First, here's what happened:
I had a major, major critique of my first novel Monday night with a group of serious fiction writers. My critique group came together last fall when we were each selected to take part in a fiction writing workshop through a local university. When the workshop ended in December, we kept meeting. I tell you this simply because, though each writer in the group writes a different style of fiction, for the most part we're a literary group. The piece I submitted to gain entry into the workshop falls into the genre of literary fiction.
My works in progress, though, fall clearly in the realm of chick-lit. And I have to admit, when people ask me what I write, I don't tend to shout it proudly. Instead I brush off the question. Sometimes I even make a little joke about it, say something like, "It's just chick-lit. You know, not Shakespeare." Why? Why am I not more proud of the fact that I've written a 100,000-word novel that, by all accounts of people who've read it, is a page-turner with publishing potential?
I'll tell you why. It's because of what other people, mostly people who are unfamiliar with the genre, say to chick-lit writers. Here's a sampling of what I heard at my critique:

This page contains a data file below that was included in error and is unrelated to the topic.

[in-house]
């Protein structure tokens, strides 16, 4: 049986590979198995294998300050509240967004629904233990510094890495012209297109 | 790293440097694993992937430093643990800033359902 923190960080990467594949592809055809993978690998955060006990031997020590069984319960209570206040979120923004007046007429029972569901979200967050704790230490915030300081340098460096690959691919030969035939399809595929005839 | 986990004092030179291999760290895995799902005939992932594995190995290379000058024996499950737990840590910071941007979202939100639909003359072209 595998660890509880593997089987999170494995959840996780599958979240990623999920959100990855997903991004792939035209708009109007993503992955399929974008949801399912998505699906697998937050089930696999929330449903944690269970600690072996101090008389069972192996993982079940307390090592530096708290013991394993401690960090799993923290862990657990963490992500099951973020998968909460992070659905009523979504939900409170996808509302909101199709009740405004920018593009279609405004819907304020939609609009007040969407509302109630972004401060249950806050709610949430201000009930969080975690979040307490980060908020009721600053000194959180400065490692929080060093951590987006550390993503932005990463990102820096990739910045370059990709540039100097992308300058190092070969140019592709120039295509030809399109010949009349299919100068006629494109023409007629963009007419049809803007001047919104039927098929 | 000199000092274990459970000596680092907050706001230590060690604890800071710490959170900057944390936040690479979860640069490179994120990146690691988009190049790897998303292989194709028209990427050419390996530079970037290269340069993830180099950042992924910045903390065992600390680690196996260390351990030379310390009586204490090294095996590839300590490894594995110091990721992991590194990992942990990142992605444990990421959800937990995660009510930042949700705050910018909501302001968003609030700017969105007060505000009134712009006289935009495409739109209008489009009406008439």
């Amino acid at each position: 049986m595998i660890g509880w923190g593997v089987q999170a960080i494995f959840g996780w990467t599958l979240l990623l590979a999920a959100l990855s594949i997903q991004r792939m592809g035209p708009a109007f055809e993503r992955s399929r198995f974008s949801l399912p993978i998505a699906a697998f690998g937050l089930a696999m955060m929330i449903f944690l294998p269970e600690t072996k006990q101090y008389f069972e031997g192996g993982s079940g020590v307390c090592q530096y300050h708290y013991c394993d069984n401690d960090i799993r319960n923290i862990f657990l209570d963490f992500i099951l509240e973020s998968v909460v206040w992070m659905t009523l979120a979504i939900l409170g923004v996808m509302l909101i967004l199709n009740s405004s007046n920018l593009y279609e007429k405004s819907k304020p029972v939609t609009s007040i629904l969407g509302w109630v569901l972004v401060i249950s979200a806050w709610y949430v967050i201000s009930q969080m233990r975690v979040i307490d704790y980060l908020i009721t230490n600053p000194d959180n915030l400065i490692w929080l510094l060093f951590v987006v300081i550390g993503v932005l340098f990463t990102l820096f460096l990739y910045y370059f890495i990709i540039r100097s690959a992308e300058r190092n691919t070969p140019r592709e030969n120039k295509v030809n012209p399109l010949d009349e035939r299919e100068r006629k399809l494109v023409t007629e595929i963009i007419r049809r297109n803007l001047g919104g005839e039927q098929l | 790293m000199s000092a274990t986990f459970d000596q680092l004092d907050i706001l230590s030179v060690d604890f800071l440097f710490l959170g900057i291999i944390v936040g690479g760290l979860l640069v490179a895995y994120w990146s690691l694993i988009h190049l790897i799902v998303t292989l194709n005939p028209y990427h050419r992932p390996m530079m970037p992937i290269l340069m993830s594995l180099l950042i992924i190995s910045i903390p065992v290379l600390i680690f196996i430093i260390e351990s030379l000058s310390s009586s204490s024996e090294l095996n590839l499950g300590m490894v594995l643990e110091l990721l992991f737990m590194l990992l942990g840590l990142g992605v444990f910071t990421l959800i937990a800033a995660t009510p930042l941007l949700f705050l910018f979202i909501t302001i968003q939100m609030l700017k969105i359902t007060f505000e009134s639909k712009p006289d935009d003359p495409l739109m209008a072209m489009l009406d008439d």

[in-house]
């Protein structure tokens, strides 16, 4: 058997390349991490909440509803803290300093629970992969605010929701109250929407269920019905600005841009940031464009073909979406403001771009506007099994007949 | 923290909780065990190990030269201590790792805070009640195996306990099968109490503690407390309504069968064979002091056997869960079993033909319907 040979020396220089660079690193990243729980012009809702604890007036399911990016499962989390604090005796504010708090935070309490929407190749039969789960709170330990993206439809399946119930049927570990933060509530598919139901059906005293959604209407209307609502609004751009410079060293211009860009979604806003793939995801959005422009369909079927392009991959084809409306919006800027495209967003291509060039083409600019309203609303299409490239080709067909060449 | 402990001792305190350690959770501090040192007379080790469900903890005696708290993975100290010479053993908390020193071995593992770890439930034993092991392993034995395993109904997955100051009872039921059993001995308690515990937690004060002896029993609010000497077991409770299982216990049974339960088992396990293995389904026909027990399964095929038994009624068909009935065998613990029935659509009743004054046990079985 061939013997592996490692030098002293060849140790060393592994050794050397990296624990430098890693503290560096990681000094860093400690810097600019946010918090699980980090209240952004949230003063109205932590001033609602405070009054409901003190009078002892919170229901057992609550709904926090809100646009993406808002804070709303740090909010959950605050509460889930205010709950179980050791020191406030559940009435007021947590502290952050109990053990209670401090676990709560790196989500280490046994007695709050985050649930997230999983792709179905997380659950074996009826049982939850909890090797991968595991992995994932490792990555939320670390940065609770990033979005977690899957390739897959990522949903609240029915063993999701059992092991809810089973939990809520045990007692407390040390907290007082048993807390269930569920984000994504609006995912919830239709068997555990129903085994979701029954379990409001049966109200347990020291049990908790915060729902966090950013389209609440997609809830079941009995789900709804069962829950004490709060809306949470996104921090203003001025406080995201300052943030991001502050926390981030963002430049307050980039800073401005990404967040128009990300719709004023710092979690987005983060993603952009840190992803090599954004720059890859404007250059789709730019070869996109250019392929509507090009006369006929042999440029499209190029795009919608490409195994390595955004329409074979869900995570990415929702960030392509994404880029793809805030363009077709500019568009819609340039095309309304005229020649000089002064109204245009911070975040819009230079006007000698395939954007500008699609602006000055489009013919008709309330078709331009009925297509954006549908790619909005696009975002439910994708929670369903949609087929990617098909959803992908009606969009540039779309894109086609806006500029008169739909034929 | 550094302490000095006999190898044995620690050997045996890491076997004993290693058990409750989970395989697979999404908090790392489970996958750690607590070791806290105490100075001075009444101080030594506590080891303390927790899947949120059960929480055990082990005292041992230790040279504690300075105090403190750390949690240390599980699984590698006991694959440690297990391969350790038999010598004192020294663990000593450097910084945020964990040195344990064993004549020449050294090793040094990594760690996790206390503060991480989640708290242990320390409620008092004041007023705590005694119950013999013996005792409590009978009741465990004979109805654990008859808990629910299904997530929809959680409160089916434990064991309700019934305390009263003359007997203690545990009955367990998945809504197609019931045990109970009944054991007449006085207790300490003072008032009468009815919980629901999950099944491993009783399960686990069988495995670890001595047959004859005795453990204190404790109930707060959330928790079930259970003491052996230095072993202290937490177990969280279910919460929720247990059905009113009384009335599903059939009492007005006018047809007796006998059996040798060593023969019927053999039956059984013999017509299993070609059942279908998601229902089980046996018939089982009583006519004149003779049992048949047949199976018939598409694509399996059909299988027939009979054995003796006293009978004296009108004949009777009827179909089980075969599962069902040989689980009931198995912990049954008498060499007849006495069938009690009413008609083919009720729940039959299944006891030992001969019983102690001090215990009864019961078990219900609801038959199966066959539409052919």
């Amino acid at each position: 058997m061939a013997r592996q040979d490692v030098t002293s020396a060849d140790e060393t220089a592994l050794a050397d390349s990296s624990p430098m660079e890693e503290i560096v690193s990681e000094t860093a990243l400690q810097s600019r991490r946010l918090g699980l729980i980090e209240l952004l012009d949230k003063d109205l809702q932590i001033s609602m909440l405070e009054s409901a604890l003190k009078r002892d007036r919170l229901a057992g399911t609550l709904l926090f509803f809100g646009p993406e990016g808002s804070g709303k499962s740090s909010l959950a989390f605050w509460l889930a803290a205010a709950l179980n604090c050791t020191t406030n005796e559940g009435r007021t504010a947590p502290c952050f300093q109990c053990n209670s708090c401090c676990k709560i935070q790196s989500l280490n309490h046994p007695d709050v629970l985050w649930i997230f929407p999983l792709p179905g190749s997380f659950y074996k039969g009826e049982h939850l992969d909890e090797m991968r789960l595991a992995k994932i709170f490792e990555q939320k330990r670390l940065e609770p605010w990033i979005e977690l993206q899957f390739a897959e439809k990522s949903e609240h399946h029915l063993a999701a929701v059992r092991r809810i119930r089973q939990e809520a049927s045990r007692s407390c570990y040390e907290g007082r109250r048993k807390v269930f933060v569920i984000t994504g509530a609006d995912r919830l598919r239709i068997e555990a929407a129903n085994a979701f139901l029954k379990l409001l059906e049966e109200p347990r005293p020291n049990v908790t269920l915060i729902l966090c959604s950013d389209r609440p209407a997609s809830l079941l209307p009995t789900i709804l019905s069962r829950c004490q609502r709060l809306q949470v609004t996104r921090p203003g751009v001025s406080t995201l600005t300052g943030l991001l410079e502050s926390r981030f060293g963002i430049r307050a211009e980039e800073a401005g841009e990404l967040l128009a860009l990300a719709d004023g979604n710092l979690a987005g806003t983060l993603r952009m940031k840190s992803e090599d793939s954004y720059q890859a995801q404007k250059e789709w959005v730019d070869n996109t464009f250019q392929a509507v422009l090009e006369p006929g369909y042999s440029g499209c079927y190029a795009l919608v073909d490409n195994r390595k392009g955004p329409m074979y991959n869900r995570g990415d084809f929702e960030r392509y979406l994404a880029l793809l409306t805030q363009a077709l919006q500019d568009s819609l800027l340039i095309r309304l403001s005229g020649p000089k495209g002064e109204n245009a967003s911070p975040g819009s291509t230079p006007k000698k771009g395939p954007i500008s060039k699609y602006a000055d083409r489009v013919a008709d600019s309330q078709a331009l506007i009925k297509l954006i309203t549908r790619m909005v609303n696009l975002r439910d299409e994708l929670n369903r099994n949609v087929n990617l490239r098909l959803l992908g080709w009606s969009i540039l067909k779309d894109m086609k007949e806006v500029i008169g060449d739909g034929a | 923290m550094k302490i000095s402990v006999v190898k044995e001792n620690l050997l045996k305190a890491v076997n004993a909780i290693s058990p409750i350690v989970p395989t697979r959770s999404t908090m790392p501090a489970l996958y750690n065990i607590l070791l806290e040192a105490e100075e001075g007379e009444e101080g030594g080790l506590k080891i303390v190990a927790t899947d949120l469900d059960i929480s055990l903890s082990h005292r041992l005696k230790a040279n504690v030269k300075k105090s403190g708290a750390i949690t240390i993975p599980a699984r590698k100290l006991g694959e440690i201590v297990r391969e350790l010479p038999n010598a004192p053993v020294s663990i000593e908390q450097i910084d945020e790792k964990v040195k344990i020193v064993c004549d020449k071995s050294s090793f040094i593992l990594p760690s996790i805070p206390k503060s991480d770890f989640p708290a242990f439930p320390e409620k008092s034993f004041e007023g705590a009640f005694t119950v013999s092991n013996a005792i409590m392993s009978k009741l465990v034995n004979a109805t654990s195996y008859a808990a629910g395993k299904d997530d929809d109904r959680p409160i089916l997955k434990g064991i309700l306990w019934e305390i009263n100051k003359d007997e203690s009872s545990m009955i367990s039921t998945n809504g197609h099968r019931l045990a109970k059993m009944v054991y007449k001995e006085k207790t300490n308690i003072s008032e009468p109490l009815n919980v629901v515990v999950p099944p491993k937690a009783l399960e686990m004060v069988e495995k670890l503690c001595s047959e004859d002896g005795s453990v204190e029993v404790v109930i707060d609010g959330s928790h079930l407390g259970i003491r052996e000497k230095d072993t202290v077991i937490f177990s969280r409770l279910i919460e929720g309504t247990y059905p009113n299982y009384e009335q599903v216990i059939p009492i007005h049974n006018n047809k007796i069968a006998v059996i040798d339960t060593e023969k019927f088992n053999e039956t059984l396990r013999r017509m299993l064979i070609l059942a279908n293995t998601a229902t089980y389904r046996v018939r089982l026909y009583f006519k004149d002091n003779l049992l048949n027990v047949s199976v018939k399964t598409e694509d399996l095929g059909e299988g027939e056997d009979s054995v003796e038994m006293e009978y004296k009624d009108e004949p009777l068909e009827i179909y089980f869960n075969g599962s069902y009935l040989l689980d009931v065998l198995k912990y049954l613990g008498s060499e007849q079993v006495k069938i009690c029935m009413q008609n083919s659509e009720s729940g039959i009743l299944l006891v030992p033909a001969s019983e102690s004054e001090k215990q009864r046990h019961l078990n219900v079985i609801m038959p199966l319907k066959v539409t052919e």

- I was surprised to find I became engaged in the story. I cared about the characters and even shed a tear or two along the way. This came from someone who said she would "not normally seek out a book described as chick-lit." She'd never read the genre, so she had no idea there are tons -- hundreds, if not thousands -- of smartly written chick-lit novels out there with engaging, deep storylines and well-drawn characters.
- You're a really good writer. You should consider writing more literary work. Yeah, OK, I want to do that, too. But I love writing chick-lit. People love reading chick-lit. And there's nothing wrong with that. Really.
There's room in the world for chick-lit. Hopefully, in fact, there's room for a couple more books by an as-yet undiscovered author.
Photo courtesy of natalie's new york